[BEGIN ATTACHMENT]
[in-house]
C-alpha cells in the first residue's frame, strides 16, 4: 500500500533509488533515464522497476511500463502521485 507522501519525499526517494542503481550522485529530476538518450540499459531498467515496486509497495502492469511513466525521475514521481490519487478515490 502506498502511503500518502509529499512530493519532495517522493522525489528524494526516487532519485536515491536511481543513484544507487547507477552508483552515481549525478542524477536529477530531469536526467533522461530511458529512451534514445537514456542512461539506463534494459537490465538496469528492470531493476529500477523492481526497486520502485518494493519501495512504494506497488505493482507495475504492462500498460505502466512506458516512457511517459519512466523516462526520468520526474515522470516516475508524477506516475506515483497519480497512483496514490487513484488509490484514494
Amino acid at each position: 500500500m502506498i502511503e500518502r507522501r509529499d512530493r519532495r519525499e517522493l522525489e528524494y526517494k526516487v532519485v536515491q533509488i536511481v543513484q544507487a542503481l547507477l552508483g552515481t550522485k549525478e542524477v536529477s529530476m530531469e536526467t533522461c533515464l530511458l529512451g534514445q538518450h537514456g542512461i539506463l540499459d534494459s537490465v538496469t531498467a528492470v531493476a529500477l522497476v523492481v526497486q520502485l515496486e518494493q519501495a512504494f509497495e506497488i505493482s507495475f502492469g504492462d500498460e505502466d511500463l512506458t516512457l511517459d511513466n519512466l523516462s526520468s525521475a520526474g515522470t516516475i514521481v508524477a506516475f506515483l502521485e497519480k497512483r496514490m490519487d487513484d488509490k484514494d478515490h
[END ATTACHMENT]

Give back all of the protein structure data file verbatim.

[in-house]
C-alpha cells in the first residue's frame, strides 16, 4: 500500500533509488533515464522497476511500463502521485 507522501519525499526517494542503481550522485529530476538518450540499459531498467515496486509497495502492469511513466525521475514521481490519487478515490 502506498502511503500518502509529499512530493519532495517522493522525489528524494526516487532519485536515491536511481543513484544507487547507477552508483552515481549525478542524477536529477530531469536526467533522461530511458529512451534514445537514456542512461539506463534494459537490465538496469528492470531493476529500477523492481526497486520502485518494493519501495512504494506497488505493482507495475504492462500498460505502466512506458516512457511517459519512466523516462526520468520526474515522470516516475508524477506516475506515483497519480497512483496514490487513484488509490484514494
Amino acid at each position: 500500500m502506498i502511503e500518502r507522501r509529499d512530493r519532495r519525499e517522493l522525489e528524494y526517494k526516487v532519485v536515491q533509488i536511481v543513484q544507487a542503481l547507477l552508483g552515481t550522485k549525478e542524477v536529477s529530476m530531469e536526467t533522461c533515464l530511458l529512451g534514445q538518450h537514456g542512461i539506463l540499459d534494459s537490465v538496469t531498467a528492470v531493476a529500477l522497476v523492481v526497486q520502485l515496486e518494493q519501495a512504494f509497495e506497488i505493482s507495475f502492469g504492462d500498460e505502466d511500463l512506458t516512457l511517459d511513466n519512466l523516462s526520468s525521475a520526474g515522470t516516475i514521481v508524477a506516475f506515483l502521485e497519480k497512483r496514490m490519487d487513484d488509490k484514494d478515490h